Brand after brand has withdrawn its advertising money from Facebook because of the platform's many problems, but Mark Zuckerberg is unrepentant.
"My guess is that all these advertisers will be back on the platform soon enough.
We're not going to change our policies or approach on anything because of a threat to a small percent of our revenue."
Clearly, his own staff were as horrified as we were by the remarks, since one of them leaked a transcript of the meeting to The Information.
Facebook has admitted the quotes are real – which it probably didn't have a choice about, given that a transcript suggests a recording of the meeting exists.
To try and placate all the people rightly pissed off by Zuck's cavalier attitude, the company has announced he'll be taking a meeting with Stop Hate For Profit, the group behind the boycott which now has more than 600 brands. Big names on the giant list include Starbucks, Coca-Cola, Honda, Ben & Jerry's and Mars.
Meanwhile, Global Affairs Chief Sir Nick Clegg (bet you forgot he works at Facebook now) wrote an open letter to the ad industry, titled Facebook Does Not Benefit From Hate. Yes, really. Here's an excerpt:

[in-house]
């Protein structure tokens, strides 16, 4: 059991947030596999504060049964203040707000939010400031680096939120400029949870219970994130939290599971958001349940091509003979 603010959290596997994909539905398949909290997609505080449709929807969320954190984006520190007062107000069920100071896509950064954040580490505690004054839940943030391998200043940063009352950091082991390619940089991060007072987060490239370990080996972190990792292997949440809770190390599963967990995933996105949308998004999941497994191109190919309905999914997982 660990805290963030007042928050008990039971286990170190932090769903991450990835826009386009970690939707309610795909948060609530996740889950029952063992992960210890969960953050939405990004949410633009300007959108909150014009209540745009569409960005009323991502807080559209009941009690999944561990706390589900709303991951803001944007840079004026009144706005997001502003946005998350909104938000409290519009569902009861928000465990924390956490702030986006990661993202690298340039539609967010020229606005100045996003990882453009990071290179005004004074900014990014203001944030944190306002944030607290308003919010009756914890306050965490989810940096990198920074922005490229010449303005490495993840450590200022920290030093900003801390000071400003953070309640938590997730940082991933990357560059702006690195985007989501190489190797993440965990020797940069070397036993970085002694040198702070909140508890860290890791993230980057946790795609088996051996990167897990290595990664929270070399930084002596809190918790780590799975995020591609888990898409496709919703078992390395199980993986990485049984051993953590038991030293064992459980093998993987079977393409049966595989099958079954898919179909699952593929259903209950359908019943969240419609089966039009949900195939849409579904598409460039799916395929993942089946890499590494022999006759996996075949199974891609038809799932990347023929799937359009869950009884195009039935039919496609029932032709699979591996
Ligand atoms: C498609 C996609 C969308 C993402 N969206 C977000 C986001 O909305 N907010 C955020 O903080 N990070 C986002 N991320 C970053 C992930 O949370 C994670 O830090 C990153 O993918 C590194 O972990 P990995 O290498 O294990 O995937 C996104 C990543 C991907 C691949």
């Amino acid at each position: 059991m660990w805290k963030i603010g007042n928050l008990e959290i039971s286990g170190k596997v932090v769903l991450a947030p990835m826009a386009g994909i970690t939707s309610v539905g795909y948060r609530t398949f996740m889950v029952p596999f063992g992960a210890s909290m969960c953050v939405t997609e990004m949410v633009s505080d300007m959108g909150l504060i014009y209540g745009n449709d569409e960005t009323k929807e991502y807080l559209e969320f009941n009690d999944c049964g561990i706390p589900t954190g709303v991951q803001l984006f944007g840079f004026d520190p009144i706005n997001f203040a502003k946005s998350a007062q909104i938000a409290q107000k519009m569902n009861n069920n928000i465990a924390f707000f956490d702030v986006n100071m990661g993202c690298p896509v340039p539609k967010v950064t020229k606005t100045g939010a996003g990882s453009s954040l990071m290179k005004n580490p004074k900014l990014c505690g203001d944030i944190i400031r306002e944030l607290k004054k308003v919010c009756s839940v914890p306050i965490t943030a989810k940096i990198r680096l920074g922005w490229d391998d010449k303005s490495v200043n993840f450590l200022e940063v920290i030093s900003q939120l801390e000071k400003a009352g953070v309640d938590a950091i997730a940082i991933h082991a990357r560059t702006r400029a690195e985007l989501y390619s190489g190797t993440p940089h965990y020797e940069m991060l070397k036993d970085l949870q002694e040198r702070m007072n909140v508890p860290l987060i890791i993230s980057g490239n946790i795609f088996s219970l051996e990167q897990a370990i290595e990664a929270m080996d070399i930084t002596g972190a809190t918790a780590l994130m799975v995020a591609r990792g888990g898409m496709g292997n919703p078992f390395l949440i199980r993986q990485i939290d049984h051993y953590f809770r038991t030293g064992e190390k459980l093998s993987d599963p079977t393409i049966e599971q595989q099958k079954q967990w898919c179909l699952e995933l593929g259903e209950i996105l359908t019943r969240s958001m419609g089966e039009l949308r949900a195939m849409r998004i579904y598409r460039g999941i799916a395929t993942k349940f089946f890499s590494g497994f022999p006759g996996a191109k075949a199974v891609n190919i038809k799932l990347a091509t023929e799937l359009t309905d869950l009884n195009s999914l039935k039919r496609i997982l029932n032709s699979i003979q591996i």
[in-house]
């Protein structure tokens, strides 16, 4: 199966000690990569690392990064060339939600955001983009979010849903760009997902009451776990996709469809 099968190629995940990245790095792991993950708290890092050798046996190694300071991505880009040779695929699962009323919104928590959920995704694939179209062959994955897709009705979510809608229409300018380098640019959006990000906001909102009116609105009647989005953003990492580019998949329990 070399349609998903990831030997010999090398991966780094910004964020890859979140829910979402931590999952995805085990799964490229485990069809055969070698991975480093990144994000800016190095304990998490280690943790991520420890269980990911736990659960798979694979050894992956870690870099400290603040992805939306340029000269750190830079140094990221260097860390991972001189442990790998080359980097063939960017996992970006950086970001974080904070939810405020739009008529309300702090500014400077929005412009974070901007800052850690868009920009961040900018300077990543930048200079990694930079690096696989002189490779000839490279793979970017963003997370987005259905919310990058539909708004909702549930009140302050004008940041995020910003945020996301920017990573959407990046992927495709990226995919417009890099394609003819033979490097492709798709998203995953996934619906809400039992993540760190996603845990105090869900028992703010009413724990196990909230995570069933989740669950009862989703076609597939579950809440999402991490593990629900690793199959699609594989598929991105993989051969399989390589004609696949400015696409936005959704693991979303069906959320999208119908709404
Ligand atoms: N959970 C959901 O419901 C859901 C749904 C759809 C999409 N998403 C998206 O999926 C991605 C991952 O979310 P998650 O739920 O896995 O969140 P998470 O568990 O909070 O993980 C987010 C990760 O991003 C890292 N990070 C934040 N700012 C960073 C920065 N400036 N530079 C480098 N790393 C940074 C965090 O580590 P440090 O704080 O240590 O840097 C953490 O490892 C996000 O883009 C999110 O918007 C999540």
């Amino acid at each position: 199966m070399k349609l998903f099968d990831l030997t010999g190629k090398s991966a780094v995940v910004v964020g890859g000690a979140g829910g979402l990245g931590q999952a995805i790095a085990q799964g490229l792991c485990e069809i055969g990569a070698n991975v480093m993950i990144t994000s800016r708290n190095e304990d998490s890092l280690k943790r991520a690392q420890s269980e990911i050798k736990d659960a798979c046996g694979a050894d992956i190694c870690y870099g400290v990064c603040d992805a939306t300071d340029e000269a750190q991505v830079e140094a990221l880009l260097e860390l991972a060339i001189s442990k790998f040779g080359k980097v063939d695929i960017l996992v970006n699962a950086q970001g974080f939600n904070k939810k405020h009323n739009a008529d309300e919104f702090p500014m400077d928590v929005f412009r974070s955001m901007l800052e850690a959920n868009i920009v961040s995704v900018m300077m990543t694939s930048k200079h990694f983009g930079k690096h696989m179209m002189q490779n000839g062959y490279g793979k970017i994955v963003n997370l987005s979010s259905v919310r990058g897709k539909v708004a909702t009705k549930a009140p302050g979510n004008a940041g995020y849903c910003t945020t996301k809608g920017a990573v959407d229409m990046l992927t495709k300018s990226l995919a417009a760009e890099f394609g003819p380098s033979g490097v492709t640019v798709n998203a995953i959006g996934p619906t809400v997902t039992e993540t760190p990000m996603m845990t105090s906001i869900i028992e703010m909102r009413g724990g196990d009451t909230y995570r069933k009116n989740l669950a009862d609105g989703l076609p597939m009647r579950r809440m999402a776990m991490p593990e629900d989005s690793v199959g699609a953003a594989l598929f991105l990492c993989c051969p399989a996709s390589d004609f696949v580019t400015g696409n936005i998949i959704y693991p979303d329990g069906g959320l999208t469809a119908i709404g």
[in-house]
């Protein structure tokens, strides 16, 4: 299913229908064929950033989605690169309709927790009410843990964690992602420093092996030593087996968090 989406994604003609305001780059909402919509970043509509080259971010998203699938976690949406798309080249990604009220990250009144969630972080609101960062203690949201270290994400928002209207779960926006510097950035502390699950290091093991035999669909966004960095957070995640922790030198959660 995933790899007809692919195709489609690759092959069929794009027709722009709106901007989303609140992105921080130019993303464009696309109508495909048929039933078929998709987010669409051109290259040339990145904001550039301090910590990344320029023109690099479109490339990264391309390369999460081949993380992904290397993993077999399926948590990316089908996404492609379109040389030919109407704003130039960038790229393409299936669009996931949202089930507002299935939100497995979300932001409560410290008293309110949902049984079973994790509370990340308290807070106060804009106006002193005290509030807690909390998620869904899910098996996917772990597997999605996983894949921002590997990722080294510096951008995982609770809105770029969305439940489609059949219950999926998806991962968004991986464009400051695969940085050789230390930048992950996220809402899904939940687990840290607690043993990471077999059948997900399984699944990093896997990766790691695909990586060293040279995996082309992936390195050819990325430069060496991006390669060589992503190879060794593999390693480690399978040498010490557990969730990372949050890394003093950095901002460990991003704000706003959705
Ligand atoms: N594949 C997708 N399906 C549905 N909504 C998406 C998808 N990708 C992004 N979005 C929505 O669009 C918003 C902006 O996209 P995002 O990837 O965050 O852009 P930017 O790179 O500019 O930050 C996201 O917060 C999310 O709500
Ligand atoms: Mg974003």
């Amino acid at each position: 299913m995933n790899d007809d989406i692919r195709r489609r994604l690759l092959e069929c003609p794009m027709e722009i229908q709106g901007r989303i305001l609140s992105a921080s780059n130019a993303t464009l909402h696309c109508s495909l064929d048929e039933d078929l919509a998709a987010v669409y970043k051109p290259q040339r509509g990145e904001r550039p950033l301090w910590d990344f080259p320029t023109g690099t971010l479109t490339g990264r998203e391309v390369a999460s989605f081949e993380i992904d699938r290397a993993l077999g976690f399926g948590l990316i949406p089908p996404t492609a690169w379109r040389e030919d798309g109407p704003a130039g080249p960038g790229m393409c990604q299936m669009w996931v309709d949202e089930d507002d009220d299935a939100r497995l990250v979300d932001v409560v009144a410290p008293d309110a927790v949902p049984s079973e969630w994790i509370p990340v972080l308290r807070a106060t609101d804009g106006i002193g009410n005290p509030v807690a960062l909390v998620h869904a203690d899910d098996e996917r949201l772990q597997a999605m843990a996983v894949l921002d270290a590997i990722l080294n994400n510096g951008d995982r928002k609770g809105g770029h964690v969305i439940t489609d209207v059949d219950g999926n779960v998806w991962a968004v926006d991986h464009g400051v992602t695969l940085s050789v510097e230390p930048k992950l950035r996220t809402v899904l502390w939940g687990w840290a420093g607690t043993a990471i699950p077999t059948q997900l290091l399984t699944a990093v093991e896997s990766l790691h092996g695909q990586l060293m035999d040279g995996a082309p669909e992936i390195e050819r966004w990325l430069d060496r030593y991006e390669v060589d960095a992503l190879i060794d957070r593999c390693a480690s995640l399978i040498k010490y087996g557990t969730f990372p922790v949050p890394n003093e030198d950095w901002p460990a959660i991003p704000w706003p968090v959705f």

"Facebook has come in for much criticism in recent weeks following its decision to allow controversial posts by President Trump to stay up, and misgivings on the part of many people, including companies that advertise on our platform, about our approach to tackling hate speech. I want to be unambiguous: Facebook does not profit from hate. Billions of people use Facebook and Instagram because they have good experiences — they don’t want to see hateful content, our advertisers don’t want to see it, and we don’t want to see it. There is no incentive for us to do anything but remove it."
You can read the whole thing here.
Facebook also emailed its company partners and advertising agencies insisting it's doing everything it can about hate speech and bad actors on its platform. But behind closed doors, it's clearly less worried.
Another quote from the meeting transcript has Zuckerberg saying the boycott is just a "reputational and partner issue," rather than something that's actually affecting their bottom line.
According to the BBC, 9 out of the 10 brands that spend the most on Facebook advertising in the UK are still doing so. [BBC]